Adam LaRoche announces sudden retirement from White Sox due to personal issue

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White Sox first baseman Adam LaRoche announced his sudden retirement today, citing an undisclosed personal issue.

Colleen Kane of the Chicago Trubune reports that LaRoche’s teammates “asked him to sleep on it, but he’s confident in the decision” to call it a career after a dozen seasons in the majors.

LaRoche is under contract for $13 million this season as part of a two-year, $25 million deal signed as a free agent last winter. If he’s indeed retiring LaRoche would be forfeiting that money. He struggled in 2015, hitting .207 with 12 homers and a .634 OPS in 127 games, but there have been several stories this spring about LaRoche and the White Sox expressing optimism in his ability to bounce back offensively at age 36.

While never an All-Star pick, LaRoche was a consistently above-average first baseman who hit .260 with 255 homers and a .798 OPS in 1,605 games for the Braves, Nationals, Pirates, Diamondbacks, Red Sox, and White Sox. He had nine different 20-homer seasons, including two years with more than 30 homers, and posted an OPS better than the MLB average in all but two years.

Starters? Openers? Who cares? It’s the lack of offense killing the Brewers

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The talk of Game 5 of the NLCS — and, indeed, the talk of the postseason so far — has been the Brewers’ creative use of their pitching staff. Indeed, Craig Counsell calling for Brandon Woodruff, and removing Miley from the game after just one batter and five pitches, stands as one of the more audacious acts of bullpenning in recent memory.

In light of that strategy, it was tempting to compare and contrast the Brewers’ approach to that of the Dodgers. Clayton Kershaw gave up an early run and, as has so often been the case lately, didn’t look super sharp early. But as the game wore on he got stronger, his curve got more devastating and he turned in an ace-like performance, leaving after seven innings of work, retiring the final 13 batters he faced. The Brewers may have an army of pitchers they throw at you, but the Dodgers, on this night, had a Hulk.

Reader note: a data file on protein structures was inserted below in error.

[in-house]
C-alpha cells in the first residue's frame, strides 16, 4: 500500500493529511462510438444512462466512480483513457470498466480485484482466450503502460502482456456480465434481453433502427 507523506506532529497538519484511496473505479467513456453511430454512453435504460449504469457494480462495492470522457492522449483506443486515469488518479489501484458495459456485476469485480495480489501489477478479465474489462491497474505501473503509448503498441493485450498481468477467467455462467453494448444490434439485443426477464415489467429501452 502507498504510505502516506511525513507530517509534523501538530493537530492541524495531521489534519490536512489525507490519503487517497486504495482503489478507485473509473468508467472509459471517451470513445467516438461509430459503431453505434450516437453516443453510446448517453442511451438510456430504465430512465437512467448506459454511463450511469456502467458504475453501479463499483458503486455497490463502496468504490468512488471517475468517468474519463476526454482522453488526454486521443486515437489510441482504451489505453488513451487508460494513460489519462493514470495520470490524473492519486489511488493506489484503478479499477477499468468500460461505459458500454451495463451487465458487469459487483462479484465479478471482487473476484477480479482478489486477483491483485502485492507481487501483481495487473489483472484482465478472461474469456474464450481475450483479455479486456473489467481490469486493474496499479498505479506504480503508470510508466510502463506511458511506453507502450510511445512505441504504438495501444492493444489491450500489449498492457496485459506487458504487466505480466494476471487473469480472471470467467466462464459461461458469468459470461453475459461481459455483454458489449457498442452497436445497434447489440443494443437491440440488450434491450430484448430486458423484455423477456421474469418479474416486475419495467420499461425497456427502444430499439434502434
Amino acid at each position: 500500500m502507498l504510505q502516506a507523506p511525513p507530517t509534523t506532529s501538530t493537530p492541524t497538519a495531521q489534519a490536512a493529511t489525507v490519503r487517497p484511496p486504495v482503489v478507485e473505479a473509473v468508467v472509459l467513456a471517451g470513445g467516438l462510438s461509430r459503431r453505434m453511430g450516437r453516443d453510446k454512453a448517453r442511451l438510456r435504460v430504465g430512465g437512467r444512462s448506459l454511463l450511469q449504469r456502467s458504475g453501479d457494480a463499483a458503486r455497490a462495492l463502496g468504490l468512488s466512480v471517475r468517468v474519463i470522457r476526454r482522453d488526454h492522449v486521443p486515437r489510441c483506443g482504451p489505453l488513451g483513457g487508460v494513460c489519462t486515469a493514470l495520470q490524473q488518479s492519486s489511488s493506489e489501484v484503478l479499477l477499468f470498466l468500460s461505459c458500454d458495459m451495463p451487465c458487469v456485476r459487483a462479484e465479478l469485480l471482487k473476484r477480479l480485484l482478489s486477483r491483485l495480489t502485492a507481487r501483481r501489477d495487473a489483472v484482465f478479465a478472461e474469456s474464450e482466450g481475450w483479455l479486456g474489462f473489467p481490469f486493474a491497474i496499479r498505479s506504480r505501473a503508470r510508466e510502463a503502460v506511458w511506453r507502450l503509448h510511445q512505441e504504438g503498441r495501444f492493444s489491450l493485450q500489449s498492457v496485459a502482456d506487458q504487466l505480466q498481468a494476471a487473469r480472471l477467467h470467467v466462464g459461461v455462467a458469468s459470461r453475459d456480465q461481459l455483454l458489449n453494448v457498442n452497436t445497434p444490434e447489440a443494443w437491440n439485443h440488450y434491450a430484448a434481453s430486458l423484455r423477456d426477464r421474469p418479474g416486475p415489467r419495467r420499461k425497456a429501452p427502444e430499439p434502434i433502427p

That’s all a lot of fun, and it was a tempting narrative to grab a hold of, but you know what? It doesn’t matter a bit. The fact of the matter is that the Brewers have scored two runs in the last 17 innings between Games 4 and 5. Two runs, with one of them being an oh-by-the-way run with out in the ninth tonight. They’ve only scored three runs in their last 24 innings. They could have a college of coaches using a murder of pitchers and they’d still be staring at being down 3-2 like they are right now because the bats have gone cold.

The presumptive NL MVP, Christian Yelich, was 0-for-4 in Game 5 and is only 3-for-20 with three singles in the entire NLCS. Ryan Braun is 5-for-21. Lorenzo Cain is 6-for-24. Games 3 and 4 have, obviously, been the big problems for the Brewers. In those games the entire team is batting .168 with 26 strikeouts and they are 3-for-13 with runners in scoring position.

Craig Counsell could go back in time, bring back Pete Vukovich, Rollie Fingers, Teddy Higuera, Moose Haas and Jim Slaton, use them all for an inning and two-thirds each and it wouldn’t matter if the Brewers can’t score. That’s the story of the series so far. No matter how much we might want to talk about the pitching shenanigans, that’s the only thing that really matters.